"There are people selling all their cattle now because they're out of grass, water or both," said Rayford Pullen, agricultural extension agent for Montague County. "It looks like the middle of winter. Everything's brown," he said.

Lakes and ponds are running dry near Houston, while levels of the Edwards Aquifer continue to fall in Central Texas, threatening water supplies in San Antonio and surrounding areas.

Northwest of Dallas, the town of Throckmorton hasn’t seen rain since spring, and is within weeks of losing its water supply to the drought. Volunteers are working to link a new pipeline to another town’s reservoir to pump water into the town.

As the landscape grows drier with each passing day in Texas, the wildfire threat looms larger. Dozens of fires are burning across the state, and resources to fight them are running thin. Crews from as far away as South Carolina have been called into service to assist Texas firefighters.


Kansas swelters under oppressive heat wave

On Sunday, it was hotter in Lawrence, Kan., than in Death Valley. The heat wave continued Monday, as temperatures soared into the triple digits across the state.

By mid-afternoon, thermometers read 109 in Lawrence and Manhattan, and hit 107 in Topeka, according to the National Weather Service (NWS). The NWS issued a heat advisory for central Kansas on Monday, and for the south-central and southeast portions of the state Tuesday.

"Hopefully, this is the hottest we have for the rest of the year," said NWS meteorologist Scott Whitmore. "It looks like temperatures will stay hot for the week but hopefully not as hot."

Local health officials warned residents to stay indoors whenever possible, drink plenty of water, and check on elderly friends and neighbors.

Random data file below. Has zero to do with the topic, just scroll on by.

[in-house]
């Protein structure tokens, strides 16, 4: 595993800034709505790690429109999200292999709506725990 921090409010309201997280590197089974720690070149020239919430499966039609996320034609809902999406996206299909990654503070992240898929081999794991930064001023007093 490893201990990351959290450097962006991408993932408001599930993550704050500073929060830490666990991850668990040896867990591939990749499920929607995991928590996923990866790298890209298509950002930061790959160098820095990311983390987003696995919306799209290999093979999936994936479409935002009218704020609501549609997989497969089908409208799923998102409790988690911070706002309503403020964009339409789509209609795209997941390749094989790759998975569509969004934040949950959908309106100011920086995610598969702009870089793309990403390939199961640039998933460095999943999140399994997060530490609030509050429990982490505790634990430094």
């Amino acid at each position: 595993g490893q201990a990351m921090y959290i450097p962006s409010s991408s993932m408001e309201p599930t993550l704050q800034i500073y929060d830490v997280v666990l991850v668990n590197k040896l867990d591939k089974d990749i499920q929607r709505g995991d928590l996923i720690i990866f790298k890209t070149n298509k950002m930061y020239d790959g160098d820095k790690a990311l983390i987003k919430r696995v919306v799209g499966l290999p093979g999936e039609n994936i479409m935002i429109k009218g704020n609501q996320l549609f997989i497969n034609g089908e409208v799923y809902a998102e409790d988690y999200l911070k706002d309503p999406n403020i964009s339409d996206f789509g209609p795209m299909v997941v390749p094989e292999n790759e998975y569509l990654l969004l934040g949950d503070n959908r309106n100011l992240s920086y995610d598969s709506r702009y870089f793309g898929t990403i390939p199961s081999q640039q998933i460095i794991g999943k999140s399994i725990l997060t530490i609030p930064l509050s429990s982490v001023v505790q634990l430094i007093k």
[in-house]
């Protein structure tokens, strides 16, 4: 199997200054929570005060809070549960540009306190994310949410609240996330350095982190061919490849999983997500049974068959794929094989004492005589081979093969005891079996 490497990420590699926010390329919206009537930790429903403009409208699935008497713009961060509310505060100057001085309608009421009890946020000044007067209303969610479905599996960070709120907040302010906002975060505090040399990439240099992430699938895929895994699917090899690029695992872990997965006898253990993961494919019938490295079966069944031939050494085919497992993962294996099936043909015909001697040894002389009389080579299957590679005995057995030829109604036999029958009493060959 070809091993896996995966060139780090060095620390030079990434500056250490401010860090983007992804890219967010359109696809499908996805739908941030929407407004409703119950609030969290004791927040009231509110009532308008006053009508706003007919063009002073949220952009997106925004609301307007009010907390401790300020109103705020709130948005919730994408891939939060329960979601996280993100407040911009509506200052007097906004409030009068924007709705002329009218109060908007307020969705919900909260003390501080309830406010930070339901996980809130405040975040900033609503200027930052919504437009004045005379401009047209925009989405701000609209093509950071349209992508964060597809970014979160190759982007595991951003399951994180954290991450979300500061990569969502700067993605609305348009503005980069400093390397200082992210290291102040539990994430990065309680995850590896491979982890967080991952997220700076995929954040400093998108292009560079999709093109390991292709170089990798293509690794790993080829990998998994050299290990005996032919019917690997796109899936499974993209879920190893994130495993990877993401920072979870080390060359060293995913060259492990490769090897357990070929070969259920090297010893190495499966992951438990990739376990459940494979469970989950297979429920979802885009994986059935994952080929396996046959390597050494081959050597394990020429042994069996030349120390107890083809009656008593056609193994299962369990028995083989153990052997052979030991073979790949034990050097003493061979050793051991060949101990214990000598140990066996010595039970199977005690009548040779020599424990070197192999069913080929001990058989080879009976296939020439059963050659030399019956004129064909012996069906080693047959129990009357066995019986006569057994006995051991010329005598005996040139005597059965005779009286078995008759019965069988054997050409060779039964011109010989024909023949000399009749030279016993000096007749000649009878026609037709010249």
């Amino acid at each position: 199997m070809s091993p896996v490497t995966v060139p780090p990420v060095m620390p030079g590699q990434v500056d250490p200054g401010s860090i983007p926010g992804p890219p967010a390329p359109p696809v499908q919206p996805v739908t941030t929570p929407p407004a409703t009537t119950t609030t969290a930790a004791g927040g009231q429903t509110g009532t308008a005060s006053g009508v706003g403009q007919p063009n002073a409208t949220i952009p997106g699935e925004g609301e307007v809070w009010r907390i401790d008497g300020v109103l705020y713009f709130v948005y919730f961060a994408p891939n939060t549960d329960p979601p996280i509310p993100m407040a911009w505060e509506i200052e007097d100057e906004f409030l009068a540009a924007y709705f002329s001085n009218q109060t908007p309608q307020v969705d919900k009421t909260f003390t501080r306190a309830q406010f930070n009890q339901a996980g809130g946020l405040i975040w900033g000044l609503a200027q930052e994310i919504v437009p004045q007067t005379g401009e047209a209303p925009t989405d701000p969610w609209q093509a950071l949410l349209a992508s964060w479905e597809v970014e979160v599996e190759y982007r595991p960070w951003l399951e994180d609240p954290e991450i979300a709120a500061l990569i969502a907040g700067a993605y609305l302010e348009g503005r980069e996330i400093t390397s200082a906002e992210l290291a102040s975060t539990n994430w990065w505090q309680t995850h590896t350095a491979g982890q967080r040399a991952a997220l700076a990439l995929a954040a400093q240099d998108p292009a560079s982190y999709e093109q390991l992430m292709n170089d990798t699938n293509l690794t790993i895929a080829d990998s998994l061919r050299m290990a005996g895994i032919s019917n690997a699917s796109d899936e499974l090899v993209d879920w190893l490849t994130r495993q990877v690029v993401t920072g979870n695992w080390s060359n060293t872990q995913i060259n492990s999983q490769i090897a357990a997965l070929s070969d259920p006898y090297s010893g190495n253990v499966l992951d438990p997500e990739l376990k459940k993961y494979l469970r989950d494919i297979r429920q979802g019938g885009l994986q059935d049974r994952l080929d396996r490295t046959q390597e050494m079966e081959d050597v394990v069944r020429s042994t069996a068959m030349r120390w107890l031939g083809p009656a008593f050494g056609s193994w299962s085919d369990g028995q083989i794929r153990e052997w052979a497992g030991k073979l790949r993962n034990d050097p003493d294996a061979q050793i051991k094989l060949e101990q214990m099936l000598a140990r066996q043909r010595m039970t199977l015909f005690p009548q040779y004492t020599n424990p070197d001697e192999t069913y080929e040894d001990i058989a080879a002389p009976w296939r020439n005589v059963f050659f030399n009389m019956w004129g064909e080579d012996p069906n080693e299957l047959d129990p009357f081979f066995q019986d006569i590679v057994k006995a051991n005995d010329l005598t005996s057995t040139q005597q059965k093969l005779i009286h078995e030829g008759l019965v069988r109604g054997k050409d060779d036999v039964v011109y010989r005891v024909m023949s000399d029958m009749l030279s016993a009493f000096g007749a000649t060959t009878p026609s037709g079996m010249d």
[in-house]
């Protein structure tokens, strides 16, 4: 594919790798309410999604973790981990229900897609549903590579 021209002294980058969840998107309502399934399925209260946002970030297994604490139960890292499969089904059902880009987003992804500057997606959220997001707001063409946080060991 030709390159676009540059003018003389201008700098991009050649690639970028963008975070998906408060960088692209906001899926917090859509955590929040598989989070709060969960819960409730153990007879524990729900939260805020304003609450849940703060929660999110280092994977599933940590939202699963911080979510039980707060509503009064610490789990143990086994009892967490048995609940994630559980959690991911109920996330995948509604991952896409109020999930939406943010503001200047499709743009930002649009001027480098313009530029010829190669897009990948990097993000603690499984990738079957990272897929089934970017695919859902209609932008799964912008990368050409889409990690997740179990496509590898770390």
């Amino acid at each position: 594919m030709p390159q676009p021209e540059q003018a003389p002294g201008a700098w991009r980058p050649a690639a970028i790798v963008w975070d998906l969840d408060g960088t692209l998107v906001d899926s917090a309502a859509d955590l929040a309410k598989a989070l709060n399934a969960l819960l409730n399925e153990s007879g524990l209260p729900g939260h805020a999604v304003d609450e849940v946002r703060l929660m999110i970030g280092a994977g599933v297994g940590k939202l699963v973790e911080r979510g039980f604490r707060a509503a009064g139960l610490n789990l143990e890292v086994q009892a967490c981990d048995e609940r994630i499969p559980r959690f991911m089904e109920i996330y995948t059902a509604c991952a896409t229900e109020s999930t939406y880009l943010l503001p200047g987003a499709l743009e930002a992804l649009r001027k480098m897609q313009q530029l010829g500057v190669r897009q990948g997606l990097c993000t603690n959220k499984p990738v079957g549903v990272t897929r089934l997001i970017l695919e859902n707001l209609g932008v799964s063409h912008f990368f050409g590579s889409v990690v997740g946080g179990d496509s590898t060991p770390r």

Louisiana drought disaster

Soybeans, corn, and cotton may be the biggest victims of the severe drought across Louisiana.

State officials have requested that 41 of the state’s 64 parishes be declared farm disaster areas, which would make farmers eligible for low interest loans to help with their losses.

Thirty-three parishes have already suffered crop losses of 30 percent or more, according to Willie Cooper, director of the State Emergency Board.

More than half of the state’s soybeans and pastures are listed in poor or very poor condition, with more than a third of the state’s other major crops in similar categories, State Agriculture Commissioner Bob Odom said.


Alabama wetlands drying up

A 20-inch rainfall deficit has left the wetlands of Hale County, Ala., parched, according to two University of Alabama biology professors.

The husband and wife research team of Milton and Amy Ward has been studying the wetlands for the past eight years with elaborate experiments and weather monitoring equipment.

"This is the driest it has been since we’ve been here," Milton Ward said.

Ground once covered by water is now dry, leaving plants that normally flourish in the area struggling for survival. Animals native to the habitat are roughing it out for the most part, according to the Wards.

"The beavers are secretive, but they are still here. There are two herons that are still here. There used to be wood ducks. They are gone," said Milton Ward. He adds that it is much easier for the plants and animals to adapt to drought than it is for a farmer trying to grow a crop.

"The farmer has to make that one crop grow," he said. "In the wetland there are many different kinds of seeds in the ground and the one most compatible with conditions is the one that will grow."

The Wards say that long-term drought forecasts would help farmers adapt their planting plans much like the plants and animals in the wetlands adapt to changing weather conditions.


The Associated Press contributed to this report.